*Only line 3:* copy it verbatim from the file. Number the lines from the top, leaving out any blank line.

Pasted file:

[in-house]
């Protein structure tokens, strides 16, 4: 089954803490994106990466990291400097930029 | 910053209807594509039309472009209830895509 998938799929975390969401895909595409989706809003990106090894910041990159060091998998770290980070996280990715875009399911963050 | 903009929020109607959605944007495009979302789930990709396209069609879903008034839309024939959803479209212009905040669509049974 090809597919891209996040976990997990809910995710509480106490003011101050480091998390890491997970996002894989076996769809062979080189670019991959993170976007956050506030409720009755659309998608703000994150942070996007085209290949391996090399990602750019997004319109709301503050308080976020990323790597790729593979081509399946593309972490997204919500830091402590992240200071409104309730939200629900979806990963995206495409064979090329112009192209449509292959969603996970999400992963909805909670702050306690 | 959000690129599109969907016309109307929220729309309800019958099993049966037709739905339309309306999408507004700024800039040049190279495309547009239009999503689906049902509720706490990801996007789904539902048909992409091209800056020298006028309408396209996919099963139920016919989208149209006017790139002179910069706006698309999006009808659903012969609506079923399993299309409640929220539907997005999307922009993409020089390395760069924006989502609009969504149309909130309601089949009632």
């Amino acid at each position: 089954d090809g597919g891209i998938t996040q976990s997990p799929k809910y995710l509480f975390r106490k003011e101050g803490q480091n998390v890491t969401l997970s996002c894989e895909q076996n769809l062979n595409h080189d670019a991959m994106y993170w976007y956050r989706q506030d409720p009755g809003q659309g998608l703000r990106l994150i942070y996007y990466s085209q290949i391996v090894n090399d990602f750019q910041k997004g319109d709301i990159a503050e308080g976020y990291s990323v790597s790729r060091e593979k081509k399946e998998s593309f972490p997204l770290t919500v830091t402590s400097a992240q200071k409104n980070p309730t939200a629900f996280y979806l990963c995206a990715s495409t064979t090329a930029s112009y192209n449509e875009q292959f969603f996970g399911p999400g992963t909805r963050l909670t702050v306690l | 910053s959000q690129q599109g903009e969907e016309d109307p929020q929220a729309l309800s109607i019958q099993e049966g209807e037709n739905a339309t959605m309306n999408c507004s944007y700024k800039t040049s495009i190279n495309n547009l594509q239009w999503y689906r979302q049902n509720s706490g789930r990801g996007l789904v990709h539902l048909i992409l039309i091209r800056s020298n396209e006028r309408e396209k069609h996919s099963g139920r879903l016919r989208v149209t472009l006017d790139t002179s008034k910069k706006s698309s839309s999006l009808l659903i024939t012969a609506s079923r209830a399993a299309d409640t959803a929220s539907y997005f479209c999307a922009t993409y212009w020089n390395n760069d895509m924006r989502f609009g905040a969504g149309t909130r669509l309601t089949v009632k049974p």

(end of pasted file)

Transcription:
């Amino acid at each position: 089954d090809g597919g891209i998938t996040q976990s997990p799929k809910y995710l509480f975390r106490k003011e101050g803490q480091n998390v890491t969401l997970s996002c894989e895909q076996n769809l062979n595409h080189d670019a991959m994106y993170w976007y956050r989706q506030d409720p009755g809003q659309g998608l703000r990106l994150i942070y996007y990466s085209q290949i391996v090894n090399d990602f750019q910041k997004g319109d709301i990159a503050e308080g976020y990291s990323v790597s790729r060091e593979k081509k399946e998998s593309f972490p997204l770290t919500v830091t402590s400097a992240q200071k409104n980070p309730t939200a629900f996280y979806l990963c995206a990715s495409t064979t090329a930029s112009y192209n449509e875009q292959f969603f996970g399911p999400g992963t909805r963050l909670t702050v306690l | 910053s959000q690129q599109g903009e969907e016309d109307p929020q929220a729309l309800s109607i019958q099993e049966g209807e037709n739905a339309t959605m309306n999408c507004s944007y700024k800039t040049s495009i190279n495309n547009l594509q239009w999503y689906r979302q049902n509720s706490g789930r990801g996007l789904v990709h539902l048909i992409l039309i091209r800056s020298n396209e006028r309408e396209k069609h996919s099963g139920r879903l016919r989208v149209t472009l006017d790139t002179s008034k910069k706006s698309s839309s999006l009808l659903i024939t012969a609506s079923r209830a399993a299309d409640t959803a929220s539907y997005f479209c999307a922009t993409y212009w020089n390395n760069d895509m924006r989502f609009g905040a969504g149309t909130r669509l309601t089949v009632k049974p």